Robert Mulligan dies at 83

'Mockingbird' helmer helped actors find Oscar-winning form

Robert Mulligan, who directed "To Kill a Mockingbird" and "Summer of '42," among other films, died Friday of heart disease at his Connecticut home. He was 83.

Mulligan received a best director Oscar nomination in 1963 for "Mockingbird."

The brother of actor Richard Mulligan, he also directed "The Great Impostor," "Love With the Proper Stranger," "Baby, the Rain Must Fall," "Inside Daisy Clover," "Up the Down Staircase" and "The Other." He also narrated "Summer of '42."

Known for his diffident nature and sensitivity toward players, Mulligan directed five different actors in Oscar-nominated performances: Gregory Peck, Mary Badham, Natalie Wood, Ruth Gordon and Ellen Burstyn, with Peck winning the best actor Oscar for "Mockingbird."

He also elicited consistently fine performances from a range of his players, including Anthony Perkins in "Fear Strikes Out," Jennifer O'Neill in "Summer of '42," Robert Redford in "Inside Daisy Clover" and Richard Gere in "Bloodbrothers."

Mulligan earned his stripes in live TV in New York in the early 1950s and helmed such productions as "Studio One," "Playhouse 90," "The Alco Hour," "The Philco Television Playhouse" and "The DuPont Show of the Month" before becoming a movie director in 1957 with "Fear Strikes Out," the story of baseball pitcher Jimmy Piersall.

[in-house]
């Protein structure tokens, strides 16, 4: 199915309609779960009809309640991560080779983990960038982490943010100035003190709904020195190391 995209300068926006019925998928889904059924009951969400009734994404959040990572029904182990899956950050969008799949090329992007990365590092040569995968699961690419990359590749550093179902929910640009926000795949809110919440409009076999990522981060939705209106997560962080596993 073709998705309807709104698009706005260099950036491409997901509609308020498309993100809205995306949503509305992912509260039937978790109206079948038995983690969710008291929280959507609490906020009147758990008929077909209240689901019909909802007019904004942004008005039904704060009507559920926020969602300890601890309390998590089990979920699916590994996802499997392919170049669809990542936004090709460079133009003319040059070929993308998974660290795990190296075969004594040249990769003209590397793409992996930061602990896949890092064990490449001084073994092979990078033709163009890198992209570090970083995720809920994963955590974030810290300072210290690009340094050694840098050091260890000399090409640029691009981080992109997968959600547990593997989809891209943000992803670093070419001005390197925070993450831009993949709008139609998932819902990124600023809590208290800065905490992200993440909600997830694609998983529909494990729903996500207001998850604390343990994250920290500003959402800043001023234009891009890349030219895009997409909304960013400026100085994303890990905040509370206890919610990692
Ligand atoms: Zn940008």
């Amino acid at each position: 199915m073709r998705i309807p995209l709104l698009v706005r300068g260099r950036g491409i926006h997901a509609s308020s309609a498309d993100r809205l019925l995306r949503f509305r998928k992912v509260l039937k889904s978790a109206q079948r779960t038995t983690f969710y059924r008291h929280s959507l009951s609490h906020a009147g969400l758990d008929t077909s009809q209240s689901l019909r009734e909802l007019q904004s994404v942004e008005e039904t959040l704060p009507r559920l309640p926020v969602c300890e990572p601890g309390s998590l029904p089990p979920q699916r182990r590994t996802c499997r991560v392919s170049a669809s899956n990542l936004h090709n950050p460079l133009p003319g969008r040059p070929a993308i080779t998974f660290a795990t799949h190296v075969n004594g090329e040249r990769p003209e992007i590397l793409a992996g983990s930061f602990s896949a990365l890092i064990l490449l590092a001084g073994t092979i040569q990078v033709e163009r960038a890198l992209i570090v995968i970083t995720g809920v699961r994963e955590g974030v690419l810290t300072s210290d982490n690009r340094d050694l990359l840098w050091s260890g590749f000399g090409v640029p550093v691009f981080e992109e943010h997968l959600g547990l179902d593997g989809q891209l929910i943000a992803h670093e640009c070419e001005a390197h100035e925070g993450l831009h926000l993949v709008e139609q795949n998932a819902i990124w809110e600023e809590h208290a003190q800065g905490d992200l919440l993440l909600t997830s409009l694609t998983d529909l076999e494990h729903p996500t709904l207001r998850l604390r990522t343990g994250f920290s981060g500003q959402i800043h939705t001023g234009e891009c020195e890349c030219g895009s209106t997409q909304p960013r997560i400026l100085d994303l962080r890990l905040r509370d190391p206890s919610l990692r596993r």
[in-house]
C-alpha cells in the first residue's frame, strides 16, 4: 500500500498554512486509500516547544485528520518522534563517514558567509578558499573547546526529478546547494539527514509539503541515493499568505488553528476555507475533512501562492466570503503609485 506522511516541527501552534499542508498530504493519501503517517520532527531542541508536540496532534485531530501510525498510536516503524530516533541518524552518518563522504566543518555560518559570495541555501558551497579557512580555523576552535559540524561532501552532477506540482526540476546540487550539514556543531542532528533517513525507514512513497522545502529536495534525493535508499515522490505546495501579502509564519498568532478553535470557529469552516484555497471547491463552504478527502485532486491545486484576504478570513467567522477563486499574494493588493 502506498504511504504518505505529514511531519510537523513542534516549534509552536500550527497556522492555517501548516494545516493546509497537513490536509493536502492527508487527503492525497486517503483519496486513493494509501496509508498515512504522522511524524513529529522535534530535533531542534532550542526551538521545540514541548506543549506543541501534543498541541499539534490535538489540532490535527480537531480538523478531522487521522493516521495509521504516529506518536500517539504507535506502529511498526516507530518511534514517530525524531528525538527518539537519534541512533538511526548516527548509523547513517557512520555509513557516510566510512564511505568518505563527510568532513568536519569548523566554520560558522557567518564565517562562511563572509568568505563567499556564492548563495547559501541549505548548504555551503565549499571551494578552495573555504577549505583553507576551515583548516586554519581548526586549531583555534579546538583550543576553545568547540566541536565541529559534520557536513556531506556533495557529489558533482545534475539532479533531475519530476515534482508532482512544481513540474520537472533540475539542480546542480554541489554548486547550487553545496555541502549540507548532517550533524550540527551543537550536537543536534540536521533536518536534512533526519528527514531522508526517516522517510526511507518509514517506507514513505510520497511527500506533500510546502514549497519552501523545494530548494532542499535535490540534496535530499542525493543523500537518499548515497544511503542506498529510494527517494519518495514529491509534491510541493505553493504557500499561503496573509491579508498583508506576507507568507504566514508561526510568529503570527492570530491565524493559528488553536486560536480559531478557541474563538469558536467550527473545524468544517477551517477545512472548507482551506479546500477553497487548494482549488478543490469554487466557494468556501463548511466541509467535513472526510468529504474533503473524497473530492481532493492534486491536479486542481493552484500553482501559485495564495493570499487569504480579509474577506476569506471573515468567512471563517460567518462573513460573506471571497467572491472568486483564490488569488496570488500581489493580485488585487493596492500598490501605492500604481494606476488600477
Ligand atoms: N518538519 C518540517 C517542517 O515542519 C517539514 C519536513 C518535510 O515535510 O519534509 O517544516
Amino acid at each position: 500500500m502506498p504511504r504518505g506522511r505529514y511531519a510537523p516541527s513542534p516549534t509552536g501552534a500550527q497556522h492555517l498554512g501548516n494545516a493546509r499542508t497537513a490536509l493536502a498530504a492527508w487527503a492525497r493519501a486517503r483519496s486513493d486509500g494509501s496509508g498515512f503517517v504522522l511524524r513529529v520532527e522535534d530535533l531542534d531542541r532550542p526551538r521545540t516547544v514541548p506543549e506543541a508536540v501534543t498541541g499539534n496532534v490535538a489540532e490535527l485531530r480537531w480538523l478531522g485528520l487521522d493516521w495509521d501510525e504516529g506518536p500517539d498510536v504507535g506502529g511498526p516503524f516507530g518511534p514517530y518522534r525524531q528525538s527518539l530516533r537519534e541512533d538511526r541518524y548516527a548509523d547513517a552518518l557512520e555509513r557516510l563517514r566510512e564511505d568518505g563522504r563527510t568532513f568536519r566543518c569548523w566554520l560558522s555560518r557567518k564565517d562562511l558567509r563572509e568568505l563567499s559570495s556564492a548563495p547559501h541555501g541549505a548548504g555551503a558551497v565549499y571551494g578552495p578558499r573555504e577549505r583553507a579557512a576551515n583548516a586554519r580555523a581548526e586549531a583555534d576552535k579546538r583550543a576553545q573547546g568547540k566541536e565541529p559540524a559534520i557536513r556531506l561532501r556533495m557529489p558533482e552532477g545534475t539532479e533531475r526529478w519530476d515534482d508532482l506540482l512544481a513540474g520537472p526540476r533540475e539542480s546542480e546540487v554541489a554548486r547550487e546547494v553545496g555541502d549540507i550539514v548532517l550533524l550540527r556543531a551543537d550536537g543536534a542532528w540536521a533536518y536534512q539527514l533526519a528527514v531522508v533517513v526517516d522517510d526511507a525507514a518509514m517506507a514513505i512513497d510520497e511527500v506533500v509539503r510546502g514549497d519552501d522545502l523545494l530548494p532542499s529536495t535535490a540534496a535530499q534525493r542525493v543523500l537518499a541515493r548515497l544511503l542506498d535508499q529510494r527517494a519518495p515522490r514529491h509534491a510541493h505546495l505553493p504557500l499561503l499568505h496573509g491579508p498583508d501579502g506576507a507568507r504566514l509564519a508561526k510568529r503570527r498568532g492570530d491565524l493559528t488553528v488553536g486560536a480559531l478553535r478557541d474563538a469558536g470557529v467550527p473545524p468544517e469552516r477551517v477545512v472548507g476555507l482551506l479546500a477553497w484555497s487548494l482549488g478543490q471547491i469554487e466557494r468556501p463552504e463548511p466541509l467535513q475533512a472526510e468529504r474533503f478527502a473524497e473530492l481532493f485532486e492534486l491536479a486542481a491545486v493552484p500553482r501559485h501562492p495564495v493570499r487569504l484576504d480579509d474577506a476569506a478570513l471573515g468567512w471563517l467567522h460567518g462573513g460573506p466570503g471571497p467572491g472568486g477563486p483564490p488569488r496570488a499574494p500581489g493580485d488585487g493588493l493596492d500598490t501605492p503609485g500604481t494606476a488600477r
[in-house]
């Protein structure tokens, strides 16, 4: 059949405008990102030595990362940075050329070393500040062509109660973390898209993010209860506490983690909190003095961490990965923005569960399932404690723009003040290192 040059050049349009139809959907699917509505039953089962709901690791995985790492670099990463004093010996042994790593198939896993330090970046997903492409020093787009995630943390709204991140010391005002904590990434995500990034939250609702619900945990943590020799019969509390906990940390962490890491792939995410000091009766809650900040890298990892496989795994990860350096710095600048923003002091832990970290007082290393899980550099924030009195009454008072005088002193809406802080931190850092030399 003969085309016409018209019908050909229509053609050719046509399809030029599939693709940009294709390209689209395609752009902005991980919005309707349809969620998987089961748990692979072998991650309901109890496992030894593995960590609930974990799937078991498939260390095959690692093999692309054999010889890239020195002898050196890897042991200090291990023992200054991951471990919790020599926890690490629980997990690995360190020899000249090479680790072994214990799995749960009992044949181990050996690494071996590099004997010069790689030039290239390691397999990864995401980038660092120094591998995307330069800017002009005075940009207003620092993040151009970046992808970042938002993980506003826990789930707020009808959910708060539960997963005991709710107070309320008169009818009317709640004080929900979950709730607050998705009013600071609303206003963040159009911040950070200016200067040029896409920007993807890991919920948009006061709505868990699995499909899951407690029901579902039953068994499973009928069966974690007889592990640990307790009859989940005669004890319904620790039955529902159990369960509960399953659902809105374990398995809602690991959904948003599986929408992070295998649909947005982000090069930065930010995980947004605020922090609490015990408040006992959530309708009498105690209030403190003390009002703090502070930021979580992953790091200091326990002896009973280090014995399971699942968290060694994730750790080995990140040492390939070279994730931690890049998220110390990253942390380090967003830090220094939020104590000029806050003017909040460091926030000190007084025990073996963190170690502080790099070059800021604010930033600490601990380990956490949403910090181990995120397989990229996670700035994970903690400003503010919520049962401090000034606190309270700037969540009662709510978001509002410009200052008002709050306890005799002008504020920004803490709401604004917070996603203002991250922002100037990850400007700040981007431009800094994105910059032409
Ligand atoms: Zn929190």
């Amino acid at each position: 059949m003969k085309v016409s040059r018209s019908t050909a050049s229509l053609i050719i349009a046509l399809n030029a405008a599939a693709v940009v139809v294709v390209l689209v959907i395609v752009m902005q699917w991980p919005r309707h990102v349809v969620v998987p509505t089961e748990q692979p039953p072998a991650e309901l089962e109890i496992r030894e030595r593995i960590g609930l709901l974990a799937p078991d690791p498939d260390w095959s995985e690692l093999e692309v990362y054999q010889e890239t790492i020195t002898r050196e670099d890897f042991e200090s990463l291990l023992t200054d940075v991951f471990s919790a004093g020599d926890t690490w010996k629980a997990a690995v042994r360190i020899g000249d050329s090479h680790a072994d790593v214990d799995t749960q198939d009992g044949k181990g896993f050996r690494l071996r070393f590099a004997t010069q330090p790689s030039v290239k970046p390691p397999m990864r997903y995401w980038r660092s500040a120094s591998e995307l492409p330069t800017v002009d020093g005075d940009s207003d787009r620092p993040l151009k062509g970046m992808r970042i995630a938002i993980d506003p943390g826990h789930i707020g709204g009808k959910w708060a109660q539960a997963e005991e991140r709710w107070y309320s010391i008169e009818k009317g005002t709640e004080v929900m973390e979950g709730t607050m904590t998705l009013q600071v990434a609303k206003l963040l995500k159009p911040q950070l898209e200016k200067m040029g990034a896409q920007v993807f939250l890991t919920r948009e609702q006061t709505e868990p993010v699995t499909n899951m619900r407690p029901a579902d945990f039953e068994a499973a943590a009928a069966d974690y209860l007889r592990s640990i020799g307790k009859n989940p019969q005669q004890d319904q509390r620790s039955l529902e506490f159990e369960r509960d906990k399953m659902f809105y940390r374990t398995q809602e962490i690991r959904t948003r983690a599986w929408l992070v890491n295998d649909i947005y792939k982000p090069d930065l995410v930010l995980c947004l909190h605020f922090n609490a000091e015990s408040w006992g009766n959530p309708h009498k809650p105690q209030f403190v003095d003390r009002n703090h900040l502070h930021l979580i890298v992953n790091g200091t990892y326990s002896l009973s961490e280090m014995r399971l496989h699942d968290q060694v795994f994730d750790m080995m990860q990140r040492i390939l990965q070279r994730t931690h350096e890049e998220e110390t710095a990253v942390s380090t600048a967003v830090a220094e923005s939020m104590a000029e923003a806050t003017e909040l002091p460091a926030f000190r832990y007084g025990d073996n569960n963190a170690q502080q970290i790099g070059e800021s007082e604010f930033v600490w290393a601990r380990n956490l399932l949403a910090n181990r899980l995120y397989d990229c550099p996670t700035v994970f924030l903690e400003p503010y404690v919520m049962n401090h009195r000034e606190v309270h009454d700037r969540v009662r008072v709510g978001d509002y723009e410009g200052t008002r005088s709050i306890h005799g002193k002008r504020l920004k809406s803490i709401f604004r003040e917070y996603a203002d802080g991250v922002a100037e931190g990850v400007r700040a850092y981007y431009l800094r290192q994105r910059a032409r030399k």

In 1982, Mulligan directed "Kiss Me Goodbye," a reworking of the Brazilian film "Donna Flor and Her Two Husbands." His more recent films include "Clara's Heart" (1988), starring Whoopi Goldberg, and "The Man in the Moon" (1991).

Self-effacing with a nonflamboyant filmic style, Mulligan didn't receive the acclaim of such ex-TV contemporaries as Sidney Lumet, Arthur Penn and John Frankenheimer. His films were more popular with audiences than with critics.

While some debated whether he had a discernible personal vision in his films, Mulligan was known for his casting and direction of children, including "Staircase," where he personally interviewed more than 500 New York high school students.

Sensing a kindred spirit, Francois Truffaut was a vocal champion, particularly cognizant of what he perceived as undue criticism of Mulligan's work for lacking a particular "style." Mulligan himself was dismissive of critics/cineaste talk: "I don't know anything about 'the Mulligan style,' " he told the Village Voice in 1978. "If you can find it, well, that's your job."

Mulligan was known for working side-by-side with screenwriters in shaping a cinematic story. "The attention which has been paid to directors is flattering but overrated," he noted in the same Voice interview. Mulligan had an eight-year collaboration with Alan J. Pakula, who served as a producer on all of Mulligan's early films, beginning with "Fear Strikes Out" through "The Stalking Moon" in 1969.

Mulligan was born Aug. 23, 1925, in New York. He worked for six months at the New York Times on the copy desk before entering Fordham University, where he majored in journalism and literature. He became one of the first students to enroll in the school's radio department.

After college, he started his show business career as a messenger boy at CBS. He soon moved up to production assistant and then won an opportunity to direct on the "Suspense" series. He excelled in the fast-paced milieu of live TV, helming such projects as "The Moon and Sixpence," "Billy Budd" and "The Bridge of San Luis Rey."

He directed stage plays as well, including "Comes a Day" on Broadway.
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